There is no more. But there's seemingly no way to turn off that freakin' "Read more" in my template.

The Yakuza

Flickr gallery for this piece here

The Yakuza is not a lost classic of '70s cinema. Robert Towne was paid an awful lot for the script, which does do a nice job of using noir tropes as setups for chop-socky fight scenes, but it's lumpily-paced and frequently confusing, with hunks of exposition so ungainly that Lumet has no choice but to fade and dissolve his way through the speeches..

It's always fun to watch Robert Mitchum wisecrack with the guys and pine for the girl, and paunchy, puffy 70s Mitchum is just as much the ideal man than the young, beautiful Robert Mitchum---maybe more so. He and the able, charismatic Ken Takakura seem like they could get a really good rhythm going were Takakura not so visibly derailed by the English language---when acting in Japanese, he's as quick and smooth as in the fight scenes, but every time he has to speak English he drops his arms to his sides and twists his head like he's frozen at a desk. Their climactic fight scene, when they jointly kill several score bad guys, armed with Takaura's sword and Mitchum's Halo-like pistol & shotgun combo, is their one chance to get a good non-verbal relationship to happen, and it's squandered by the back-and-forth editing and uncreative framing.

But even though Pollack's visual direction is stolid, the visuals are still pretty thrilling, thanks in large part to Stephen Grimes' endlessly groovy production design. Grimes has a star-studded production design career, and he sinks his teeth into the scripts opportunities for campy japonaiserie, including a bright-blue boss' office with surrealist decor, and a sauna with inexplicable high-contrast red floor, equally inexplicable aquarium and even more inexplicable Porkysesque window to the girl's locker room. He has a great time filling the frame with artful patterns, or just a whole lotta brightly-colored Asiatic stuff, as well as finding some terrific city-of-the-future locations.

Director of Photography Kozo Okazaki also does a lot to keep the visuals exciting too, with great use of good ol' 70's Technicolor. The variety of rich, stylized hues are enough to make you weep for the candy colors that were to take over Hollywood filmmaking. I'll admit, this may be entirely personal, as despite being a child of the 80s, I feel that way about most films made between about 1968 and 1981---even the worst have a look that feels real in a way almost no color film would again, which may be one of the reasons 70s horror, no matter how crappily-made, has as unnerving authenticity.

Lumet's actual direction is really just workmanlike, with enough pans, dollies, and fades to feel properly professional, but most of the real visual magic is being worked by the production team. This is one of the nice things about having a full-crew sense of who makes a movie---even when the movie isn't much as a whole, there's still plenty of fine workmanship to admire, as well as some bizarre costume choices to, er, enjoy.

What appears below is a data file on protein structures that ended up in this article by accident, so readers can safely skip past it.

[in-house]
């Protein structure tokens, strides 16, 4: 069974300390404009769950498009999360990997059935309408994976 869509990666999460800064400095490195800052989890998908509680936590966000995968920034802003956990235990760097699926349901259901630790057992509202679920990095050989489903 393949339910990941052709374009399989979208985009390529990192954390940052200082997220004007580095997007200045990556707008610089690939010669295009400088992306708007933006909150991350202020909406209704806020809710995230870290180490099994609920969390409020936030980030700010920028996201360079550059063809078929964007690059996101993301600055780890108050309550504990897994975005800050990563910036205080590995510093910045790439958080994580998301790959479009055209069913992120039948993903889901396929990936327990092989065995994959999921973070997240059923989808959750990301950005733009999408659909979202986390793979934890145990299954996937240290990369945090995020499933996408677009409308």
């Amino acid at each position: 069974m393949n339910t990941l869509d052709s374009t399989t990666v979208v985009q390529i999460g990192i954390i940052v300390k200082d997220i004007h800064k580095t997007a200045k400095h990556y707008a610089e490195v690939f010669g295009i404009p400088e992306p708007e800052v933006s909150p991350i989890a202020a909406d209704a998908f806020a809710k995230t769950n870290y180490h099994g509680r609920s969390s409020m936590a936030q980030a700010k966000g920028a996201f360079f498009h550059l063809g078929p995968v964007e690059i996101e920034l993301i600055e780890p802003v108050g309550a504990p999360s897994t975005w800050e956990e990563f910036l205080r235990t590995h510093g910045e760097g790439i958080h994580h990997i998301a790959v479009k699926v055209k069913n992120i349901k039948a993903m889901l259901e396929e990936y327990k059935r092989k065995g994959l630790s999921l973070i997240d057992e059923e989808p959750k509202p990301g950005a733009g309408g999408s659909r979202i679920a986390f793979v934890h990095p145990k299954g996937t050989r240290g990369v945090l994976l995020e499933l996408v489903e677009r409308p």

Monday, June 22, 2009

Over The Hedge

So the Wolverine game has prompted the usual round of "a licensed game that doesn't suck" or "licensed games always suck" talk. But allow me to put in a word for something even rarer than a licensed game that doesn't suck---a licensed game that doesn't suck on the Nintendo DS!

I know, this is hard to believe. Not even the world of cell phone games is so crammed with undercooked mediocrity as the DS movie game world, where developers with little time and less motivation crank out shameful crap on the assumption that it's all going to be bought by clueless moms who'll never play it anyway. The technical limits of the DS further encourage laziness on the part of developers---since your game isn't even going to look good enough to be on your studio's showreel, why bother making it anything other than an object in a box, the box being what sells anyway? My heart sinks a little every time I see my little brother-in-law's game collection---in the front, the first-party titles he saved his allowance for, in the back, the terrible Transformers and Disney games his mom bought him (and that he, bless his heart, it too polite to melt down).

Which is why Over the Hedge is such a stunner. It's not that it's such a fantastic game, but it's actually got a good concept going for it, and in the movie-game world, that's like getting an Audi from your office Secret Santa. It's not an original concept, but it's a great one-liner: Metal Gear Solid with raccoons. I can only imagine the design session where they looked at the plot of Over the Hedge---woodland creatures infiltrate suburban homes---and someone had the brilliant idea to apply the stealth-game template to the antics of nature's sneak thieves.